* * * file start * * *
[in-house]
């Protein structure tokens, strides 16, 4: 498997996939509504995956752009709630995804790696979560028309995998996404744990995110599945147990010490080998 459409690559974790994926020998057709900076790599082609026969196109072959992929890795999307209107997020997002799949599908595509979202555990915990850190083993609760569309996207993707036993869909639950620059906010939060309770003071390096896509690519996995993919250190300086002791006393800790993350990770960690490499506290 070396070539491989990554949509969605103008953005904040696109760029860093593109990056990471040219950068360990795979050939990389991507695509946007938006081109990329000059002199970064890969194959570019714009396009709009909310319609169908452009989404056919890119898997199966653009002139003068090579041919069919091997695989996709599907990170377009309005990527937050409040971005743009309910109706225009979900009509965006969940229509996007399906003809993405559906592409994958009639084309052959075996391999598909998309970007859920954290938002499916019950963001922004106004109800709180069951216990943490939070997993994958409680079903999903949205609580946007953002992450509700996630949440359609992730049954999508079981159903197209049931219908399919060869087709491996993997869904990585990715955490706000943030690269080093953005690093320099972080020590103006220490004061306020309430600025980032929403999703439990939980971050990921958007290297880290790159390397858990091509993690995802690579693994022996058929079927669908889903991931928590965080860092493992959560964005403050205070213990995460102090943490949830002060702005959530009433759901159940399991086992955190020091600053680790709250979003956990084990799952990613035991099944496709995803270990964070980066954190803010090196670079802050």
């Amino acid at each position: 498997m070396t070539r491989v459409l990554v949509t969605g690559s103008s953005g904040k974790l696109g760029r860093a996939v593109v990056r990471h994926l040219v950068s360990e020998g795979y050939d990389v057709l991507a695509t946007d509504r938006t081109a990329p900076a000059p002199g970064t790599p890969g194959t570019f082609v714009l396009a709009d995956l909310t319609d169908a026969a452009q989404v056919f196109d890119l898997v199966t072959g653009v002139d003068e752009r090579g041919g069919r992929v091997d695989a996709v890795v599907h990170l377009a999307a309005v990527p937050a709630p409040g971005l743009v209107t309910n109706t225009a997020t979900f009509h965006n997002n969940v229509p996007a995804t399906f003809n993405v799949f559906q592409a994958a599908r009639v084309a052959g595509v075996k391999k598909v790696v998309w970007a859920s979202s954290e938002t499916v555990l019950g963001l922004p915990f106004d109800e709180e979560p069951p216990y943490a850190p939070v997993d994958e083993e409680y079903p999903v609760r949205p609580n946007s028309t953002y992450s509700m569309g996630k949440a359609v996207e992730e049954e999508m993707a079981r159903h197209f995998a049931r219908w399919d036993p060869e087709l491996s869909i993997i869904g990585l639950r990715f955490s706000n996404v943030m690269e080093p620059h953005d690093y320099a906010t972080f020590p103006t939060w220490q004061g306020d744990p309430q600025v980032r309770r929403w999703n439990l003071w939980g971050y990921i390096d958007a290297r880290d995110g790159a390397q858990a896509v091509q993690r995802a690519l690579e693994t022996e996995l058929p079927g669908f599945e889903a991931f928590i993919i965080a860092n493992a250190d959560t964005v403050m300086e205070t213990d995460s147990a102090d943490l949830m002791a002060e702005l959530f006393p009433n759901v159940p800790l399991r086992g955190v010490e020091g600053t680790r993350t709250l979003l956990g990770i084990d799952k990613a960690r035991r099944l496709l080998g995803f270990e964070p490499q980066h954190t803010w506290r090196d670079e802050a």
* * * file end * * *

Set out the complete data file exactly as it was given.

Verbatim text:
[in-house]
């Protein structure tokens, strides 16, 4: 498997996939509504995956752009709630995804790696979560028309995998996404744990995110599945147990010490080998 459409690559974790994926020998057709900076790599082609026969196109072959992929890795999307209107997020997002799949599908595509979202555990915990850190083993609760569309996207993707036993869909639950620059906010939060309770003071390096896509690519996995993919250190300086002791006393800790993350990770960690490499506290 070396070539491989990554949509969605103008953005904040696109760029860093593109990056990471040219950068360990795979050939990389991507695509946007938006081109990329000059002199970064890969194959570019714009396009709009909310319609169908452009989404056919890119898997199966653009002139003068090579041919069919091997695989996709599907990170377009309005990527937050409040971005743009309910109706225009979900009509965006969940229509996007399906003809993405559906592409994958009639084309052959075996391999598909998309970007859920954290938002499916019950963001922004106004109800709180069951216990943490939070997993994958409680079903999903949205609580946007953002992450509700996630949440359609992730049954999508079981159903197209049931219908399919060869087709491996993997869904990585990715955490706000943030690269080093953005690093320099972080020590103006220490004061306020309430600025980032929403999703439990939980971050990921958007290297880290790159390397858990091509993690995802690579693994022996058929079927669908889903991931928590965080860092493992959560964005403050205070213990995460102090943490949830002060702005959530009433759901159940399991086992955190020091600053680790709250979003956990084990799952990613035991099944496709995803270990964070980066954190803010090196670079802050």
């Amino acid at each position: 498997m070396t070539r491989v459409l990554v949509t969605g690559s103008s953005g904040k974790l696109g760029r860093a996939v593109v990056r990471h994926l040219v950068s360990e020998g795979y050939d990389v057709l991507a695509t946007d509504r938006t081109a990329p900076a000059p002199g970064t790599p890969g194959t570019f082609v714009l396009a709009d995956l909310t319609d169908a026969a452009q989404v056919f196109d890119l898997v199966t072959g653009v002139d003068e752009r090579g041919g069919r992929v091997d695989a996709v890795v599907h990170l377009a999307a309005v990527p937050a709630p409040g971005l743009v209107t309910n109706t225009a997020t979900f009509h965006n997002n969940v229509p996007a995804t399906f003809n993405v799949f559906q592409a994958a599908r009639v084309a052959g595509v075996k391999k598909v790696v998309w970007a859920s979202s954290e938002t499916v555990l019950g963001l922004p915990f106004d109800e709180e979560p069951p216990y943490a850190p939070v997993d994958e083993e409680y079903p999903v609760r949205p609580n946007s028309t953002y992450s509700m569309g996630k949440a359609v996207e992730e049954e999508m993707a079981r159903h197209f995998a049931r219908w399919d036993p060869e087709l491996s869909i993997i869904g990585l639950r990715f955490s706000n996404v943030m690269e080093p620059h953005d690093y320099a906010t972080f020590p103006t939060w220490q004061g306020d744990p309430q600025v980032r309770r929403w999703n439990l003071w939980g971050y990921i390096d958007a290297r880290d995110g790159a390397q858990a896509v091509q993690r995802a690519l690579e693994t022996e996995l058929p079927g669908f599945e889903a991931f928590i993919i965080a860092n493992a250190d959560t964005v403050m300086e205070t213990d995460s147990a102090d943490l949830m002791a002060e702005l959530f006393p009433n759901v159940p800790l399991r086992g955190v010490e020091g600053t680790r993350t709250l979003l956990g990770i084990d799952k990613a960690r035991r099944l496709l080998g995803f270990e964070p490499q980066h954190t803010w506290r090196d670079e802050a």